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April 26, 2017

A Woman’s Death in Italy Spotlights Modern Slavery

Earlier this month the New York Times ran a story on Paola Clemente, a 49-year-old woman who died working in the grape fields of southern Italy. The investigation into her death uncovered a complex network of human trafficking and forced labor exploitation.

While slavery has been illegal in every country around the globe for more than thirty years, Mrs. Clemente’s death shows that modern day slavery is still prevalent—even in countries like Italy. The International Labor Organization estimates that there remains 20.9 million people living as slaves across the globe today. Labor exploitation accounts for 68 percent of that population, with the agriculture, forestry & fishing industries creating nine billion dollars in illicit profits each year.

Many countries have taken steps to fight modern slavery, but without robust enforcement, greater care of and involvement for survivors, and strict oversight of supply chains, slavery will remain an extremely lucrative crime.

Mrs. Clemente’s death stains all our hands, reaching beyond the beautiful vineyards in southern Italy. In our global economy, modern slavery poses a problem that impacts every consumer, regardless of geographic location, economic status, or shopping habits. Convoluted supply chains, subcontractors, and the constant movement of goods for trade make it difficult to track products or gain information about their production. Lack of oversight and due diligence by even a few companies means that forced labor can enter the supply chain at any point during production, and usually gets overlooked unless associated with direct producers.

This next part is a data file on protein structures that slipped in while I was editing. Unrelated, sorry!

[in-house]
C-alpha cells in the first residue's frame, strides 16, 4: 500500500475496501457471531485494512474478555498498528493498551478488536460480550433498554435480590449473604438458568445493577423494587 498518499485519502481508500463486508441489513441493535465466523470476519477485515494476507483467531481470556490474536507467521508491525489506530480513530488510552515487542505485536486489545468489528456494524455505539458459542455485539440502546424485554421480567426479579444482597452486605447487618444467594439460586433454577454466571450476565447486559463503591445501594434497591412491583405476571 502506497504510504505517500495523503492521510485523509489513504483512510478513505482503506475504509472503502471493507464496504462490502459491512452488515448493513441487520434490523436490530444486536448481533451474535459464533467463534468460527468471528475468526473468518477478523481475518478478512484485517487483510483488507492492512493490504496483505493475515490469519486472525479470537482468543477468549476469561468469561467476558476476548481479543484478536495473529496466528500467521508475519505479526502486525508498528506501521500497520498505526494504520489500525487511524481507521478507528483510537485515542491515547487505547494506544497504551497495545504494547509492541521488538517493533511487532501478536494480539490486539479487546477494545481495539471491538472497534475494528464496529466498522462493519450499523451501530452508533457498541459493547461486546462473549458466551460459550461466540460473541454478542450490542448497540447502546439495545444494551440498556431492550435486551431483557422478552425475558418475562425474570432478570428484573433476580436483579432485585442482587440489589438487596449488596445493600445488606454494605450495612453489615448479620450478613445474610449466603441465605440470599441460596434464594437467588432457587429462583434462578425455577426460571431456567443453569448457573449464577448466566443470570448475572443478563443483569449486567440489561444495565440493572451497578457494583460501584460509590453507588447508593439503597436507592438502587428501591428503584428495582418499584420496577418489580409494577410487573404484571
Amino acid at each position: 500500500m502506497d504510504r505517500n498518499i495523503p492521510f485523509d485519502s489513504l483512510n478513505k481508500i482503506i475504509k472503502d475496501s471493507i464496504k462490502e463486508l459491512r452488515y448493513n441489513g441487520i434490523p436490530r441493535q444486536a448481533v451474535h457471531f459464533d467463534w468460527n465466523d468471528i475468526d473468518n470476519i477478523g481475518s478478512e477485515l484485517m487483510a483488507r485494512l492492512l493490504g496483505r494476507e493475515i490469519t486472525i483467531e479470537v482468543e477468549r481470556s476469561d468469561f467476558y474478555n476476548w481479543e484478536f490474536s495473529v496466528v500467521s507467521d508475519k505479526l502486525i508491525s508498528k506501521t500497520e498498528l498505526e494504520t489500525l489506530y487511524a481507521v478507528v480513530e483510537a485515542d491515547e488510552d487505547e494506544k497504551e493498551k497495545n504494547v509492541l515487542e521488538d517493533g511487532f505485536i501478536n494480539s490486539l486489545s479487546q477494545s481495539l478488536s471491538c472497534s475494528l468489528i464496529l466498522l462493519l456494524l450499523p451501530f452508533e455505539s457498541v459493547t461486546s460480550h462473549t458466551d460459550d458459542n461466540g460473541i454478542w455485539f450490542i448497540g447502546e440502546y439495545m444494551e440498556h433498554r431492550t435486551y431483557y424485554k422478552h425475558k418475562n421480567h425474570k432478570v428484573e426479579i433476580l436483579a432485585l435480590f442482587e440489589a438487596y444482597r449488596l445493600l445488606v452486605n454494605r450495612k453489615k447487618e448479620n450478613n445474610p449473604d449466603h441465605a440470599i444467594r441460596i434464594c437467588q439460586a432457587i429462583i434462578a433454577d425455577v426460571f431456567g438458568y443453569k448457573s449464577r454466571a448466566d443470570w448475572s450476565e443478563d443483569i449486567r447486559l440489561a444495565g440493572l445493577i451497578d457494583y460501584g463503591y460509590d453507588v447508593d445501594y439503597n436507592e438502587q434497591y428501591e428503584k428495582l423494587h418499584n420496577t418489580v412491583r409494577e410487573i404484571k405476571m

Modern slavery is not new to southern Italy’s agricultural industry. Thousands of poor Italians, migrant workers, and asylum seekers pick fruit and become vulnerable to trafficking. In Italy, where the effects of the economic downturn earlier in the decade are still being felt, cash-strapped farmers work with labor recruiters who serve as middlemen to take advantage of the cheap labor. These workers are paid very little and middlemen take what's left.

To combat this problem Italy passed legislation that increases jail sentences for exploiting workers and gives the government the power to seize goods when companies fail to comply with employment laws. But a lack of enforcement has led to minor change. Sadly, these policies are failing for the same reason in many countries, including the United States.

In February 2016, Congress closed the consumptive demand loophole by amending the Tariff Act of 1930. Without the loophole, goods made with forced labor are banned from being imported into the United States. It falls to Customs and Border Protection to initiate investigations of imports that are suspected of being produced with forced labor, and to withhold these goods from entry if so.

According to the Department of Labor’s (DOL) List of Goods Made with Child Labor or Forced Labor 2016 report, there are a total of 139 goods produced by child or forced labor in violation of international standards in as many as 75 countries around the world. Despite the strict language in the Tariff Act, the United States imports an estimated $111 billion worth of goods found on the DOL list.

The United States should not provide a market for slavery. However, it is clear that we are importing a tremendous number of goods that should, at the very least, be investigated for forced labor. To truly prevent Americans from supporting slavery, Customs and Border Protection (CBP) needs to prioritize investigating these shipments. The DOL list serves as an excellent resource that CBP should use as a guide to narrow the scope of investigations, looking specifically at shipments of goods from countries or industries on the list.

If the U.S. government robustly enforced the ban on imports produced with slave labor, it would send a strong message to slavery-supporting companies and countries that they will no longer benefit from the U.S. market. Utilizing the purchasing power of the United States would serve as a strong incentive to drive change and improve labor practices globally.

CBP is the only agency permitted to conduct these administrative investigations, making their commitment to enforce the ban key in ending the market for slavery in the United States. If we are going to dismantle the business of modern slavery, we must press our government to enforce the policies that lawmakers and consumers have worked to create. We must educate ourselves and strive to shut down the market for slavery, so that no other woman, man, or child should meet the fate that Mrs. Clemente did in Italy.